- There is some doubt as to whether or not Clayton Kershaw will make his 60-pitch sim game tomorrow, as Dodgers manager Dave Roberts told reporters (including Mike DiGiovanna of The Los Angeles Times) that the star left-hander has “some residual soreness” in his throwing elbow. A bout of forearm inflammation sent Kershaw to the IL on July 7, and while he was expected back in August, this development could possibly throw a wrench into that timeline. To be clear, Roberts indicated that Kershaw might still throw the 60-pitch anyway, just that it wasn’t set in stone that the sim game would indeed take place as planned.
The Dodgers have placed right-hander Tony Gonsolin on the 10-day injured list due to right shoulder inflammation, and also sent right-hander Brusdar Graterol and outfielder Luke Raley to Triple-A. The trio of moves clears the way for Max Scherzer to be activated onto the Dodgers’ roster, while righty Edwin Uceta and southpaw Garrett Cleavinger were called up from Triple-A.
It seems likely that Gonsolin’s shoulder issue contributed to his tough start last night, as he lasted only 1 2/3 innings while allowing two runs on a hit and five walks in the Dodgers’ 6-5 loss to the Diamondbacks. Control has been an uncharacteristically major issue for Gonsolin this season, as his 16.5% walk rate is one of the worst of any pitcher with at least 30 innings tossed.
Since Gonsolin didn’t debut this season until June 9 due to shoulder inflammation, the Dodgers have been limiting his workload, but the right-hander has still been posting some quality results. Gonsolin has a 2.78 ERA despite his problem with free passes, as he has an above-average 26.6% strikeout rate and done a good job at limiting hard contact.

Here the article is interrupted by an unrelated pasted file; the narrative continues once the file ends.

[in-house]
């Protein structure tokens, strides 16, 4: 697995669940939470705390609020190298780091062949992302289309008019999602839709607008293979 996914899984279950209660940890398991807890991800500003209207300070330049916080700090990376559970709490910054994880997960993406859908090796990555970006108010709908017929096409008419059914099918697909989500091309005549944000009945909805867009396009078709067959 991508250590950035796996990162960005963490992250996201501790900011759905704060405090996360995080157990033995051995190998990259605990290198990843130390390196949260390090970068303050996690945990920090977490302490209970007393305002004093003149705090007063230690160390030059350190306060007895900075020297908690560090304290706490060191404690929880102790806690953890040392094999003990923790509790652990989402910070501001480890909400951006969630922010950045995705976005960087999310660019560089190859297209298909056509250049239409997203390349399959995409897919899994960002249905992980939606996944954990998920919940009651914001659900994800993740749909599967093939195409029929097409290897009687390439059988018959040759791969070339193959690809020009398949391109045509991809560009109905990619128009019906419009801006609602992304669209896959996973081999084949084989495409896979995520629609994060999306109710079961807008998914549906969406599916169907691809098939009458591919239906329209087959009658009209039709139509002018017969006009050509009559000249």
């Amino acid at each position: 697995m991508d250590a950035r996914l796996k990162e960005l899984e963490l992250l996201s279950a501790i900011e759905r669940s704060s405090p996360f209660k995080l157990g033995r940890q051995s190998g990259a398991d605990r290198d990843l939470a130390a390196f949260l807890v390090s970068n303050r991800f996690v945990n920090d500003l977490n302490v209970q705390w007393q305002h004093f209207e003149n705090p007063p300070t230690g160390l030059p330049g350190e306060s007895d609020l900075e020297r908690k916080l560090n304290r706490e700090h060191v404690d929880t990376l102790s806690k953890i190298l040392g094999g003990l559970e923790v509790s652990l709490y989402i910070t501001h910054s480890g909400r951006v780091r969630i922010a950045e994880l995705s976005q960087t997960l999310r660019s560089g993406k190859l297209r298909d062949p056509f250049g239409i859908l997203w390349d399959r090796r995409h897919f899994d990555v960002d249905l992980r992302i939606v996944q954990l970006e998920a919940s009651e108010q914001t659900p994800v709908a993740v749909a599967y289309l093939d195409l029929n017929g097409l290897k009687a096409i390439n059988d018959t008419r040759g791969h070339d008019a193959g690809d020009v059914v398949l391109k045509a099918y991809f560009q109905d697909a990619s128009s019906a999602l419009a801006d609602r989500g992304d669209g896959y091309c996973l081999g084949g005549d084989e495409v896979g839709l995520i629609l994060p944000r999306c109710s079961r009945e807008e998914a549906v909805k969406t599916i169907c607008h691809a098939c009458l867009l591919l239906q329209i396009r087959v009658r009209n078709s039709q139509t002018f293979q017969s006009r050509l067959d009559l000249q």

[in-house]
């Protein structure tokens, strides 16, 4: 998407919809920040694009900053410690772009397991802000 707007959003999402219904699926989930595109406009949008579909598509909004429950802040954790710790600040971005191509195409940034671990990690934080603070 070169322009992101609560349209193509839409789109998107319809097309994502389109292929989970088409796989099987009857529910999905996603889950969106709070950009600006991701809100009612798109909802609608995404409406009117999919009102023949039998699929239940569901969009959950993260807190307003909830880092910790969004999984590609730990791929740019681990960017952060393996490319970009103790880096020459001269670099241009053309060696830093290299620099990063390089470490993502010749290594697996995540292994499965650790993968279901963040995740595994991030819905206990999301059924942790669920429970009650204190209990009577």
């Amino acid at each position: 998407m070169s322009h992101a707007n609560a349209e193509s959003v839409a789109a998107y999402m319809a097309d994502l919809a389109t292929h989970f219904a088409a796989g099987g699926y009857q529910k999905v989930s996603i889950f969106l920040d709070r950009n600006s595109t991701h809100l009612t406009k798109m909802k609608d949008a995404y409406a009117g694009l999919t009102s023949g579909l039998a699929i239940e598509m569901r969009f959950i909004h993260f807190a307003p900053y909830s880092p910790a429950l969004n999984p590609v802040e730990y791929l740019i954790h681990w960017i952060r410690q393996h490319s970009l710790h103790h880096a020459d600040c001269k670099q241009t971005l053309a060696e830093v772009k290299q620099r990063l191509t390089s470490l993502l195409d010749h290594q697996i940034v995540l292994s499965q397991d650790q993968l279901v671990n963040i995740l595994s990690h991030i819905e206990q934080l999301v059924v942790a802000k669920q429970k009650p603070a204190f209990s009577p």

Gonsolin joins Clayton Kershaw and the newly-acquired Danny Duffy on the injured list, as Scherzer’s acquisition was intended to help correct the lack of available rotation depth. If everyone is healthy, Los Angeles will have a fearsome array of pitchers available for the playoffs, though even the Dodgers’ depth has been tested by multiple pitching injuries this season.
The Rockies reportedly received offers for All-Star shortstop Trevor Story from the Yankees, Brewers, White Sox, and Rays prior to Friday’s trade deadline, per Jon Heyman of the MLB Network (via Twitter). The Rockies have been criticized for their failure to move Story, given that they are all but assured to lose him as a free agent after the season. They will get a draft pick when he departs, and their front office did not deem any of the offers received as appreciably better than that draft pick will be.
- Despite all the talk, the Mets never came particularly close to acquiring Kris Bryant from the Cubs, per Mike Puma of the New York Post (via Twitter). The two clubs were obviously in steady communication — and eventually consummated a deal for Javier Baez — but the Cubs kept the conversation away from Bryant. Given how long Bryant had been “on the block,” the Cubs certainly had a sense of what was available.
- The Mets did, however, explore the cost for Kyle Gibson of the Rangers, notes Puma, but the Rangers informed them that they had a better offer on the table from the Phillies.
- The Nationals had the pieces in place for a deal that would have sent Max Scherzer to the Padres on Thursday night, but they also had a deal in place with an American League East team, per Juan Toribio of MLB.com. The Yankees, Blue Jays, Rays, and Red Sox were all said to have interest in Scherzer at one point or another.
- As for the Dodgers’ side of that deal eventual deal, they were intent on holding onto Ryan Pepiot, Bobby Miller, and Landon Knack, despite wide-ranging interest in that trio of arms.
This year’s trade season did not disappoint. After a wild couple of days, we’re gonna do our best to recap the action from one of the busiest trade deadlines in recent memory. Let’s start with the headlines coming out of the Senior Circuit this month…
The Champs Are Still The Champs: This phrase, in many ways, could serve as an ironic headline for this year’s trade deadline, as we saw the dismantling of a couple of former championship teams. The reigning champ, however, was not one of them. The Dodgers reasserted themselves as the team to beat in the National League by making the splashiest move of the deadline in acquiring Max Scherzer and Trea Turner from the Nationals.